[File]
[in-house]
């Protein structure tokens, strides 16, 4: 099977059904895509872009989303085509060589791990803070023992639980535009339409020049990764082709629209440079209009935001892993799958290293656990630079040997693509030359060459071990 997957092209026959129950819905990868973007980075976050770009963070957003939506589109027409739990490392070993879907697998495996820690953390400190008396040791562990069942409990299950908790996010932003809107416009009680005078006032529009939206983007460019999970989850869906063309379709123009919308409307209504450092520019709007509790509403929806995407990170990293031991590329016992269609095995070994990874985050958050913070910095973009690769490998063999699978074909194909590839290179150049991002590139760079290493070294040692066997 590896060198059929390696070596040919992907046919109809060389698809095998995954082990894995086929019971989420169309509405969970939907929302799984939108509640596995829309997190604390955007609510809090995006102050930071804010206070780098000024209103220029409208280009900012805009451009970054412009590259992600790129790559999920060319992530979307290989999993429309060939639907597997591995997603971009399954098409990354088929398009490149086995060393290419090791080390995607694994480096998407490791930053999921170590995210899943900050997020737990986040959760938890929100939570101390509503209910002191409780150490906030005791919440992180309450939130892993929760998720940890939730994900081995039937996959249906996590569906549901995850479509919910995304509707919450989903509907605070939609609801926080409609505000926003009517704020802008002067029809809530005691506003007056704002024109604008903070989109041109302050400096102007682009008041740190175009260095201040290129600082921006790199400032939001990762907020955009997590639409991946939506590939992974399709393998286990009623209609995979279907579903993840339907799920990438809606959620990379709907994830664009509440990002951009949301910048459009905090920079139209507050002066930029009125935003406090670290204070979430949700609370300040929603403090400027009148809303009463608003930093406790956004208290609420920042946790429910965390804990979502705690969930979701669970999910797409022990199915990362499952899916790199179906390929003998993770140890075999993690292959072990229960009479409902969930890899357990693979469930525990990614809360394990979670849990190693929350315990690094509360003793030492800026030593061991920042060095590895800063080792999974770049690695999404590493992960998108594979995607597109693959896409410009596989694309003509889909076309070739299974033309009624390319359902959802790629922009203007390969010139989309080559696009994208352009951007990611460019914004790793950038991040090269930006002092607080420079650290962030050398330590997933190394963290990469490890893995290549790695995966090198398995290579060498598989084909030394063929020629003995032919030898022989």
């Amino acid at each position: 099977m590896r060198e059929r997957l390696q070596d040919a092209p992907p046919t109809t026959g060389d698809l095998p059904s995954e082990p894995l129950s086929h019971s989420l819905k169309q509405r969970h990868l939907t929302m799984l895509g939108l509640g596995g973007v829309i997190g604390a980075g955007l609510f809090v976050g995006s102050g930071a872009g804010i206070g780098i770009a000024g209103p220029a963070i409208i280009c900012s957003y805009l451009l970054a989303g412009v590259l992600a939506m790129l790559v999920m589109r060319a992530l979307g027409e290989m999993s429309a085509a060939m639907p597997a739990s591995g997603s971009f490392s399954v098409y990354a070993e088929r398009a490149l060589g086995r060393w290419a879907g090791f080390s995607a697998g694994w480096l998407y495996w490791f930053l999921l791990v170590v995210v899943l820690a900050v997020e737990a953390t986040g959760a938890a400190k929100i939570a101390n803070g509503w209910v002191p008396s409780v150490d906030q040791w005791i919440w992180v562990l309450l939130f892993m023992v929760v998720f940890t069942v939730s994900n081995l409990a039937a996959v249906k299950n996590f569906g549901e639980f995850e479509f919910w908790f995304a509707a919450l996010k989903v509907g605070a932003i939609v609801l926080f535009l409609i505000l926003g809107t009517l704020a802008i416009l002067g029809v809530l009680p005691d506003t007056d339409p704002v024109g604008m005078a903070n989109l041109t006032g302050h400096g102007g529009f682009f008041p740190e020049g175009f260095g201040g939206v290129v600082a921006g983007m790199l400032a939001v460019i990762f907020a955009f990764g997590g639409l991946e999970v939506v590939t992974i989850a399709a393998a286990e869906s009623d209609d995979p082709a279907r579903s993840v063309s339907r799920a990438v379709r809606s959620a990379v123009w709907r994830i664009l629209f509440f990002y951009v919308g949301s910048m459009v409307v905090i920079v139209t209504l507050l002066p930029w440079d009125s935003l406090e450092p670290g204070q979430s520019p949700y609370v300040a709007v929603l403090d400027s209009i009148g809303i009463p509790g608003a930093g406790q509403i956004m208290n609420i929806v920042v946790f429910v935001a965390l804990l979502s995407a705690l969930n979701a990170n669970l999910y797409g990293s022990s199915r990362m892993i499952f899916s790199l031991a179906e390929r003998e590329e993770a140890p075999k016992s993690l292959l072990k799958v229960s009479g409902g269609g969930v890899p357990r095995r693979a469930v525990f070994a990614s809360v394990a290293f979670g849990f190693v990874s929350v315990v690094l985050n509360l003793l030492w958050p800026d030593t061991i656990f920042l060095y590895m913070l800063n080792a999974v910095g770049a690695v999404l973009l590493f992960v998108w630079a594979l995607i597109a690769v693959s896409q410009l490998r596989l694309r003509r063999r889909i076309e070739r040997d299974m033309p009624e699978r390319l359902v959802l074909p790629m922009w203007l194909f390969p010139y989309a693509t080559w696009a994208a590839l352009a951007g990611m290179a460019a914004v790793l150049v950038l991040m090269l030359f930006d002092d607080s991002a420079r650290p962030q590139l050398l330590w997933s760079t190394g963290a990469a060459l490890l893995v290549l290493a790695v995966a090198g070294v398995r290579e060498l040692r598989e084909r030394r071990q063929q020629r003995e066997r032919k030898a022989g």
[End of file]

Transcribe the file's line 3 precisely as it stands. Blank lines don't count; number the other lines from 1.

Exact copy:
């Amino acid at each position: 099977m590896r060198e059929r997957l390696q070596d040919a092209p992907p046919t109809t026959g060389d698809l095998p059904s995954e082990p894995l129950s086929h019971s989420l819905k169309q509405r969970h990868l939907t929302m799984l895509g939108l509640g596995g973007v829309i997190g604390a980075g955007l609510f809090v976050g995006s102050g930071a872009g804010i206070g780098i770009a000024g209103p220029a963070i409208i280009c900012s957003y805009l451009l970054a989303g412009v590259l992600a939506m790129l790559v999920m589109r060319a992530l979307g027409e290989m999993s429309a085509a060939m639907p597997a739990s591995g997603s971009f490392s399954v098409y990354a070993e088929r398009a490149l060589g086995r060393w290419a879907g090791f080390s995607a697998g694994w480096l998407y495996w490791f930053l999921l791990v170590v995210v899943l820690a900050v997020e737990a953390t986040g959760a938890a400190k929100i939570a101390n803070g509503w209910v002191p008396s409780v150490d906030q040791w005791i919440w992180v562990l309450l939130f892993m023992v929760v998720f940890t069942v939730s994900n081995l409990a039937a996959v249906k299950n996590f569906g549901e639980f995850e479509f919910w908790f995304a509707a919450l996010k989903v509907g605070a932003i939609v609801l926080f535009l409609i505000l926003g809107t009517l704020a802008i416009l002067g029809v809530l009680p005691d506003t007056d339409p704002v024109g604008m005078a903070n989109l041109t006032g302050h400096g102007g529009f682009f008041p740190e020049g175009f260095g201040g939206v290129v600082a921006g983007m790199l400032a939001v460019i990762f907020a955009f990764g997590g639409l991946e999970v939506v590939t992974i989850a399709a393998a286990e869906s009623d209609d995979p082709a279907r579903s993840v063309s339907r799920a990438v379709r809606s959620a990379v123009w709907r994830i664009l629209f509440f990002y951009v919308g949301s910048m459009v409307v905090i920079v139209t209504l507050l002066p930029w440079d009125s935003l406090e450092p670290g204070q979430s520019p949700y609370v300040a709007v929603l403090d400027s209009i009148g809303i009463p509790g608003a930093g406790q509403i956004m208290n609420i929806v920042v946790f429910v935001a965390l804990l979502s995407a705690l969930n979701a990170n669970l999910y797409g990293s022990s199915r990362m892993i499952f899916s790199l031991a179906e390929r003998e590329e993770a140890p075999k016992s993690l292959l072990k799958v229960s009479g409902g269609g969930v890899p357990r095995r693979a469930v525990f070994a990614s809360v394990a290293f979670g849990f190693v990874s929350v315990v690094l985050n509360l003793l030492w958050p800026d030593t061991i656990f920042l060095y590895m913070l800063n080792a999974v910095g770049a690695v999404l973009l590493f992960v998108w630079a594979l995607i597109a690769v693959s896409q410009l490998r596989l694309r003509r063999r889909i076309e070739r040997d299974m033309p009624e699978r390319l359902v959802l074909p790629m922009w203007l194909f390969p010139y989309a693509t080559w696009a994208a590839l352009a951007g990611m290179a460019a914004v790793l150049v950038l991040m090269l030359f930006d002092d607080s991002a420079r650290p962030q590139l050398l330590w997933s760079t190394g963290a990469a060459l490890l893995v290549l290493a790695v995966a090198g070294v398995r290579e060498l040692r598989e084909r030394r071990q063929q020629r003995e066997r032919k030898a022989g």